Today, HRI has student chapters operating at UCSB; University of California, Los Angeles (UCLA); and University of California, Berkeley. Their motto is, quite simply, “to connect roads and bridge issues between the people of Armenia and the rest of the world.”Today, HRI has student chapters operating at UCSB; University of California, Los Angeles (UCLA); and University of California, Berkeley. Their motto is, quite simply, “to connect roads and bridge issues between the people of Armenia and the rest of the world.”
Hasmik Baghdasaryan, a graduate social work student at Columbia University, became involved with HRI during her undergraduate studies at UCSB, where she became the treasurer, and later director, of her local HRI chapter, and currently serves as the Development Project Manager of the organization’s executive board. Hasmik Baghdasaryan, a graduate social work student at Columbia University, became involved with HRI during her undergraduate studies at UCSB, where she became the treasurer, and later director, of her local HRI chapter, and currently serves as the Development Project Manager of the organization’s executive board.

 

One student + one dream = one yerkir

We’re all familiar with that oft-overused proverb, “Give a man a fish and you feed him for a day; teach a man to

In addition to academic topics, HRI volunteers also instruct on various issues related to health and wellness. In this image from a 2017 summer camp session, a student from the village of Shvanidzor holds up a sign that says չծխել (Do not smoke).In addition to academic topics, HRI volunteers also instruct on various issues related to health and wellness. In this image from a 2017 summer camp session, a student from the village of Shvanidzor holds up a sign that says չծխել (Do not smoke).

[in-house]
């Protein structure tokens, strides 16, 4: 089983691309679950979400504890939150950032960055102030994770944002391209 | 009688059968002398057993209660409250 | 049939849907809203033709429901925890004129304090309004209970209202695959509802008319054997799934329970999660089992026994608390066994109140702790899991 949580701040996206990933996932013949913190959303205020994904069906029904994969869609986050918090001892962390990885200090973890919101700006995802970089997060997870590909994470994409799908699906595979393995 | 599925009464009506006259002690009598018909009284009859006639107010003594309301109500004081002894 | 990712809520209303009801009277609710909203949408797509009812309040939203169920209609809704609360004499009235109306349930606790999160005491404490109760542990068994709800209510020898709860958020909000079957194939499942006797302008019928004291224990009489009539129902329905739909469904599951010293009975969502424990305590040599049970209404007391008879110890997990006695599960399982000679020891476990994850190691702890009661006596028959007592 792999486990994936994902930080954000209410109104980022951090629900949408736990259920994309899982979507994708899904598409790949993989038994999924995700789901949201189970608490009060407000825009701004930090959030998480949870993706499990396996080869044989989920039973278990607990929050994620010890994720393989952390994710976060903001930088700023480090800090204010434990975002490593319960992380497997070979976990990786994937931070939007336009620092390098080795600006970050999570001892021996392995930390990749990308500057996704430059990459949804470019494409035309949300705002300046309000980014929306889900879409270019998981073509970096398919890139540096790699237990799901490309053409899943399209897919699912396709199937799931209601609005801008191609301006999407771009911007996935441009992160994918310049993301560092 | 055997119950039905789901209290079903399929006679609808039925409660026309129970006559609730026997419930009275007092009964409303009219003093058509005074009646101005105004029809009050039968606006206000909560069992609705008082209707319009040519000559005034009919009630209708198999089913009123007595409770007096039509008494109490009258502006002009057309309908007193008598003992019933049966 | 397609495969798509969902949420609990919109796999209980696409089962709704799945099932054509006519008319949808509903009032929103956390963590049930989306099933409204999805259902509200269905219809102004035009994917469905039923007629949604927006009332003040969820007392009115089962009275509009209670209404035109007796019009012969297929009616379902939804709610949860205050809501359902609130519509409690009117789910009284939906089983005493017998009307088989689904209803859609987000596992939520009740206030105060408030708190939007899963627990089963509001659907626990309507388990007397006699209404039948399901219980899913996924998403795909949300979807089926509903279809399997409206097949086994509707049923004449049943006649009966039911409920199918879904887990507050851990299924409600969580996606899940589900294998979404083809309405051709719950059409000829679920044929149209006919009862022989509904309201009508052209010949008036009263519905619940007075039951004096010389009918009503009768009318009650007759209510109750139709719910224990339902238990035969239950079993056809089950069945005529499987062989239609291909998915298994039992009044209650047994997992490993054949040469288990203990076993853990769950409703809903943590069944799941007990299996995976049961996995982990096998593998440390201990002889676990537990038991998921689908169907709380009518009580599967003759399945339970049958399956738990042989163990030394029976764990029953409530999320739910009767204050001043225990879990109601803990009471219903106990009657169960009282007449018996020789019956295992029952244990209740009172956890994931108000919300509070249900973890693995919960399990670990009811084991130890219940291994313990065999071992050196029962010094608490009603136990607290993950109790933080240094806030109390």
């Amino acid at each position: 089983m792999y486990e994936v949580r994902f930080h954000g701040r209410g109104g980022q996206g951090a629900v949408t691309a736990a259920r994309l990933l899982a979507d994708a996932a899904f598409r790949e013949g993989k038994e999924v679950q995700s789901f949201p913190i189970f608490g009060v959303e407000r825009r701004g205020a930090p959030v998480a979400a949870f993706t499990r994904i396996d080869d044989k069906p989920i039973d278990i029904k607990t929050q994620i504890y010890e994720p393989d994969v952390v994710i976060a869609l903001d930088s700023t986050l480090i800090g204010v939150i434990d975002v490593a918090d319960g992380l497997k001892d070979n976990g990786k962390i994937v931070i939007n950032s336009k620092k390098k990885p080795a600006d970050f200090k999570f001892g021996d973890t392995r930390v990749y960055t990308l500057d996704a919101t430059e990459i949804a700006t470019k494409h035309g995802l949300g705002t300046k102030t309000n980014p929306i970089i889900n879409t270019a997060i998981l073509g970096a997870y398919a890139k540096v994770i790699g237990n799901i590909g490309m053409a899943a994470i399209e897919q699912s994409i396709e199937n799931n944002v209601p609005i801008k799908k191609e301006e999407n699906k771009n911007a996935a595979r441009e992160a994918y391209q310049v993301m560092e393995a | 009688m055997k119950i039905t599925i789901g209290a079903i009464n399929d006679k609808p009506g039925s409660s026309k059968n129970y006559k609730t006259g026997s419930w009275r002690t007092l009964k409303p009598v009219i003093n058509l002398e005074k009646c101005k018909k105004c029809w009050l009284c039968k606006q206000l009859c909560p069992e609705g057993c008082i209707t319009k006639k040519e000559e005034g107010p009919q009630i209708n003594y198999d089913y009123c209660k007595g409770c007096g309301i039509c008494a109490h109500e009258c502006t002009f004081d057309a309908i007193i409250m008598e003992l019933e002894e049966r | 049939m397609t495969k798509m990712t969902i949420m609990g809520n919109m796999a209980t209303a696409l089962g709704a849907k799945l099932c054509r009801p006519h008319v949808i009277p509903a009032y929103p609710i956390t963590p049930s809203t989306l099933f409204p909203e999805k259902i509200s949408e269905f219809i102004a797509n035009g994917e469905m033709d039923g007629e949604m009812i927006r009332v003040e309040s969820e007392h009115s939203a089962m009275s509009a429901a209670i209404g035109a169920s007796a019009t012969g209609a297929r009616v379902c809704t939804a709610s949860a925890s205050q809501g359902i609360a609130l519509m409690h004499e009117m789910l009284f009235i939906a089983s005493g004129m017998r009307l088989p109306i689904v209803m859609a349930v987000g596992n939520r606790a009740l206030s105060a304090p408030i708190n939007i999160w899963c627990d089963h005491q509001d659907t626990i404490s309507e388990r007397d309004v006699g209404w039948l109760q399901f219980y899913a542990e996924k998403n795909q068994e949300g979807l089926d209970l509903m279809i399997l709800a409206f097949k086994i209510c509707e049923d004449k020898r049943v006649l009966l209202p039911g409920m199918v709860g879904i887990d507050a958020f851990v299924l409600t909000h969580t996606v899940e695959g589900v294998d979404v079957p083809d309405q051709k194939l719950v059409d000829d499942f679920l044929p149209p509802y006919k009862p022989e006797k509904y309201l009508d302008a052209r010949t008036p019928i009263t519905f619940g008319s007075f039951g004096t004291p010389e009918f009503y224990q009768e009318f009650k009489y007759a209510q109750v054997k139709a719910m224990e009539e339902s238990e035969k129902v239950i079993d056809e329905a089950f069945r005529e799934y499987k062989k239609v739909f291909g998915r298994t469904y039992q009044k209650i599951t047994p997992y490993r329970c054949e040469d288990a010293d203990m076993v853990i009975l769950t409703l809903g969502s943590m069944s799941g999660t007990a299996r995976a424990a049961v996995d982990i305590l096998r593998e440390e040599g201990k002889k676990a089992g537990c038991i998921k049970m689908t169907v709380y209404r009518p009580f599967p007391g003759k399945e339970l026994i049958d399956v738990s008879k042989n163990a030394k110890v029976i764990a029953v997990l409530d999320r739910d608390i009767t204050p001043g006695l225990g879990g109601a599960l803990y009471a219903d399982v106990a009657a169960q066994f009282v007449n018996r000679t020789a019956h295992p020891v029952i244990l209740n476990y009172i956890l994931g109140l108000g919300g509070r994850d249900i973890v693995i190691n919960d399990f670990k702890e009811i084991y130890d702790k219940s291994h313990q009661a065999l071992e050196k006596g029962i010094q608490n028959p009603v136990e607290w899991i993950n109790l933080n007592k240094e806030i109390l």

fish and you feed him for a lifetime.” In the case of Armenia today, this can mean the difference between handing out cash once or twice a year for charity or playing an integral role in the reinvigoration of a new yet ancient nation. HRI and its members are driven by this philosophy.

After moving to Los Angeles when she was 12 years old, Hasmik returned to Armenia nearly a decade later, in 2013, to visit her grandmother in the village of Tsaghkaber (meaning “Flower Bearer”). Located near the epicenter of the devastating 1988 Spitak Earthquake, Tsaghkaber took a massive beating, with many basic amenities—like a kindergarten, a medical center, a sewer system, and regular access to water—all but eradicated. However, the most shocking difference from Hasmik’s childhood, she says, was “a rather eerie lack of men.”